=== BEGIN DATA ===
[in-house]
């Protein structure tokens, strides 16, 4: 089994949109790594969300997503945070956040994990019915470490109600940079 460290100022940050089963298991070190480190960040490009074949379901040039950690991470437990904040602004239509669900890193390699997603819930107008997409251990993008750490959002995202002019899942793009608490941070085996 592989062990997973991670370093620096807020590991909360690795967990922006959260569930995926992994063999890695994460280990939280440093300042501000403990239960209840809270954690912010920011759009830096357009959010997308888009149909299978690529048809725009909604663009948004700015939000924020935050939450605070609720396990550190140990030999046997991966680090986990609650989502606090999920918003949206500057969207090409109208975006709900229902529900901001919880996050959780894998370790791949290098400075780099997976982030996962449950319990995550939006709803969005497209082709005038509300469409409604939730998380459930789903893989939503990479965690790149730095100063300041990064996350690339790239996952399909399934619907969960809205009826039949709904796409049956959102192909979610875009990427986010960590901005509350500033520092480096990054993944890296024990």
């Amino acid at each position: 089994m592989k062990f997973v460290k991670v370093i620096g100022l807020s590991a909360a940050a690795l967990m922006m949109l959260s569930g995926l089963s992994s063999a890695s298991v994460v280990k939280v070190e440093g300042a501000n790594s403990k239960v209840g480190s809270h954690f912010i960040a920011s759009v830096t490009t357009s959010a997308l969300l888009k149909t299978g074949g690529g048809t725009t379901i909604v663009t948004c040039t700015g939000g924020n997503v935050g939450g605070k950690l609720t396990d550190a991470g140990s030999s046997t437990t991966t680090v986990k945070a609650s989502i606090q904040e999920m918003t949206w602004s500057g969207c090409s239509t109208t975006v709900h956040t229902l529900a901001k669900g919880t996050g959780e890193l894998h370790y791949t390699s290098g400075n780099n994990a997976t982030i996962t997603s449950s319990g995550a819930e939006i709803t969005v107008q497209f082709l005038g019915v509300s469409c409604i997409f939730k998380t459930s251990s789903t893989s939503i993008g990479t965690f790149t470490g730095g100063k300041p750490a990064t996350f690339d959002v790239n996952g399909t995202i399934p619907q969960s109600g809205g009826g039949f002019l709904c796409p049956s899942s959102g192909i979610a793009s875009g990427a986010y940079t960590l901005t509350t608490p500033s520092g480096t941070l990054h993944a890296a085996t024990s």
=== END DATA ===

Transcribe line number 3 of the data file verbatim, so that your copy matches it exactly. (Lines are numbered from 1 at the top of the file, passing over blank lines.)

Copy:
């Amino acid at each position: 089994m592989k062990f997973v460290k991670v370093i620096g100022l807020s590991a909360a940050a690795l967990m922006m949109l959260s569930g995926l089963s992994s063999a890695s298991v994460v280990k939280v070190e440093g300042a501000n790594s403990k239960v209840g480190s809270h954690f912010i960040a920011s759009v830096t490009t357009s959010a997308l969300l888009k149909t299978g074949g690529g048809t725009t379901i909604v663009t948004c040039t700015g939000g924020n997503v935050g939450g605070k950690l609720t396990d550190a991470g140990s030999s046997t437990t991966t680090v986990k945070a609650s989502i606090q904040e999920m918003t949206w602004s500057g969207c090409s239509t109208t975006v709900h956040t229902l529900a901001k669900g919880t996050g959780e890193l894998h370790y791949t390699s290098g400075n780099n994990a997976t982030i996962t997603s449950s319990g995550a819930e939006i709803t969005v107008q497209f082709l005038g019915v509300s469409c409604i997409f939730k998380t459930s251990s789903t893989s939503i993008g990479t965690f790149t470490g730095g100063k300041p750490a990064t996350f690339d959002v790239n996952g399909t995202i399934p619907q969960s109600g809205g009826g039949f002019l709904c796409p049956s899942s959102g192909i979610a793009s875009g990427a986010y940079t960590l901005t509350t608490p500033s520092g480096t941070l990054h993944a890296a085996t024990s």